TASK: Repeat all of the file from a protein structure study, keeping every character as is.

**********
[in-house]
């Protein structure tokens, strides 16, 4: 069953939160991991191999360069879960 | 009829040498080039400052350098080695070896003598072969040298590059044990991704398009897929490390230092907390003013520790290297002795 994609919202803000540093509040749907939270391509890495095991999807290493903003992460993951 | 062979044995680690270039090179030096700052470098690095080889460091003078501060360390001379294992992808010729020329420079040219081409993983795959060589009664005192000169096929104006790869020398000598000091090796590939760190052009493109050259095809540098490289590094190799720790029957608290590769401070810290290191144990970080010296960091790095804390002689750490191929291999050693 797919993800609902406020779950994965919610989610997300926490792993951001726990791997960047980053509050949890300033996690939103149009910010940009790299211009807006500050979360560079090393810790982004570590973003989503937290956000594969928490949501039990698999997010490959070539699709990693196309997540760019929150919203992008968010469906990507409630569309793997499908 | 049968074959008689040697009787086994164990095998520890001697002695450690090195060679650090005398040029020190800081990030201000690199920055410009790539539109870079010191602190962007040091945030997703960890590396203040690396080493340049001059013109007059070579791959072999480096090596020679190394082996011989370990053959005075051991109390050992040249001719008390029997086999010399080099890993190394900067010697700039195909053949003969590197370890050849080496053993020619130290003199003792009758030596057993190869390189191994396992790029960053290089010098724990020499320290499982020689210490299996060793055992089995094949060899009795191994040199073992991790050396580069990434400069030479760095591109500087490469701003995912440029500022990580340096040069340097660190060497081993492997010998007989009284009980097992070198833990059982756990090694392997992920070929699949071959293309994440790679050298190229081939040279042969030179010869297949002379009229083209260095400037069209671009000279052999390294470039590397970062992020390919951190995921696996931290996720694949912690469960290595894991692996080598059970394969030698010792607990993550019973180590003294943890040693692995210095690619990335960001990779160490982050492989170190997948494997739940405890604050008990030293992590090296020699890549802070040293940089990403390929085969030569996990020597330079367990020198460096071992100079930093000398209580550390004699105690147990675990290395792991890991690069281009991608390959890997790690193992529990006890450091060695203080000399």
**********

[in-house]
């Protein structure tokens, strides 16, 4: 069953939160991991191999360069879960 | 009829040498080039400052350098080695070896003598072969040298590059044990991704398009897929490390230092907390003013520790290297002795 994609919202803000540093509040749907939270391509890495095991999807290493903003992460993951 | 062979044995680690270039090179030096700052470098690095080889460091003078501060360390001379294992992808010729020329420079040219081409993983795959060589009664005192000169096929104006790869020398000598000091090796590939760190052009493109050259095809540098490289590094190799720790029957608290590769401070810290290191144990970080010296960091790095804390002689750490191929291999050693 797919993800609902406020779950994965919610989610997300926490792993951001726990791997960047980053509050949890300033996690939103149009910010940009790299211009807006500050979360560079090393810790982004570590973003989503937290956000594969928490949501039990698999997010490959070539699709990693196309997540760019929150919203992008968010469906990507409630569309793997499908 | 049968074959008689040697009787086994164990095998520890001697002695450690090195060679650090005398040029020190800081990030201000690199920055410009790539539109870079010191602190962007040091945030997703960890590396203040690396080493340049001059013109007059070579791959072999480096090596020679190394082996011989370990053959005075051991109390050992040249001719008390029997086999010399080099890993190394900067010697700039195909053949003969590197370890050849080496053993020619130290003199003792009758030596057993190869390189191994396992790029960053290089010098724990020499320290499982020689210490299996060793055992089995094949060899009795191994040199073992991790050396580069990434400069030479760095591109500087490469701003995912440029500022990580340096040069340097660190060497081993492997010998007989009284009980097992070198833990059982756990090694392997992920070929699949071959293309994440790679050298190229081939040279042969030179010869297949002379009229083209260095400037069209671009000279052999390294470039590397970062992020390919951190995921696996931290996720694949912690469960290595894991692996080598059970394969030698010792607990993550019973180590003294943890040693692995210095690619990335960001990779160490982050492989170190997948494997739940405890604050008990030293992590090296020699890549802070040293940089990403390929085969030569996990020597330079367990020198460096071992100079930093000398209580550390004699105690147990675990290395792991890991690069281009991608390959890997790690193992529990006890450091060695203080000399």